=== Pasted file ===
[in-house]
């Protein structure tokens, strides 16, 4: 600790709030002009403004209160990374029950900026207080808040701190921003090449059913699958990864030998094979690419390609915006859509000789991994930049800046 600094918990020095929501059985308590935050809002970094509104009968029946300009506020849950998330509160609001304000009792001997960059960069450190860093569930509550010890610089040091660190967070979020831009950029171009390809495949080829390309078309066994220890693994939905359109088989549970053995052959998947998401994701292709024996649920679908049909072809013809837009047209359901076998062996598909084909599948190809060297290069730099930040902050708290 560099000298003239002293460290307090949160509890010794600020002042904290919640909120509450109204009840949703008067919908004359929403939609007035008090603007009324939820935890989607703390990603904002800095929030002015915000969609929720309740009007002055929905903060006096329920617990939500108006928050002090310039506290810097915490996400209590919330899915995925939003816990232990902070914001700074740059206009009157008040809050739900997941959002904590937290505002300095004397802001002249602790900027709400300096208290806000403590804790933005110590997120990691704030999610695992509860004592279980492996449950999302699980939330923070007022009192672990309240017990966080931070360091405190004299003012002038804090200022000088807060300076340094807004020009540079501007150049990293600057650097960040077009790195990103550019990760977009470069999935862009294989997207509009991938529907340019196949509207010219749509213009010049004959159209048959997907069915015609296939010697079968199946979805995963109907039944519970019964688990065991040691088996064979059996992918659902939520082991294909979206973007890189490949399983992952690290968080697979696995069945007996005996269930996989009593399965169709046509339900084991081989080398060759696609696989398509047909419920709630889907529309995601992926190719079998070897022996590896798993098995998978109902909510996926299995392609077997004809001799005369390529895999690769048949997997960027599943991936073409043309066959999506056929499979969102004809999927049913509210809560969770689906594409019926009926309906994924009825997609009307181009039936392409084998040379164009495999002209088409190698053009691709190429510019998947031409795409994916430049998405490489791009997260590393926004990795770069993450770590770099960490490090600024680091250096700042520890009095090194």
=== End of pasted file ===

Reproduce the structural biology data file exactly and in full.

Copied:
[in-house]
């Protein structure tokens, strides 16, 4: 600790709030002009403004209160990374029950900026207080808040701190921003090449059913699958990864030998094979690419390609915006859509000789991994930049800046 600094918990020095929501059985308590935050809002970094509104009968029946300009506020849950998330509160609001304000009792001997960059960069450190860093569930509550010890610089040091660190967070979020831009950029171009390809495949080829390309078309066994220890693994939905359109088989549970053995052959998947998401994701292709024996649920679908049909072809013809837009047209359901076998062996598909084909599948190809060297290069730099930040902050708290 560099000298003239002293460290307090949160509890010794600020002042904290919640909120509450109204009840949703008067919908004359929403939609007035008090603007009324939820935890989607703390990603904002800095929030002015915000969609929720309740009007002055929905903060006096329920617990939500108006928050002090310039506290810097915490996400209590919330899915995925939003816990232990902070914001700074740059206009009157008040809050739900997941959002904590937290505002300095004397802001002249602790900027709400300096208290806000403590804790933005110590997120990691704030999610695992509860004592279980492996449950999302699980939330923070007022009192672990309240017990966080931070360091405190004299003012002038804090200022000088807060300076340094807004020009540079501007150049990293600057650097960040077009790195990103550019990760977009470069999935862009294989997207509009991938529907340019196949509207010219749509213009010049004959159209048959997907069915015609296939010697079968199946979805995963109907039944519970019964688990065991040691088996064979059996992918659902939520082991294909979206973007890189490949399983992952690290968080697979696995069945007996005996269930996989009593399965169709046509339900084991081989080398060759696609696989398509047909419920709630889907529309995601992926190719079998070897022996590896798993098995998978109902909510996926299995392609077997004809001799005369390529895999690769048949997997960027599943991936073409043309066959999506056929499979969102004809999927049913509210809560969770689906594409019926009926309906994924009825997609009307181009039936392409084998040379164009495999002209088409190698053009691709190429510019998947031409795409994916430049998405490489791009997260590393926004990795770069993450770590770099960490490090600024680091250096700042520890009095090194």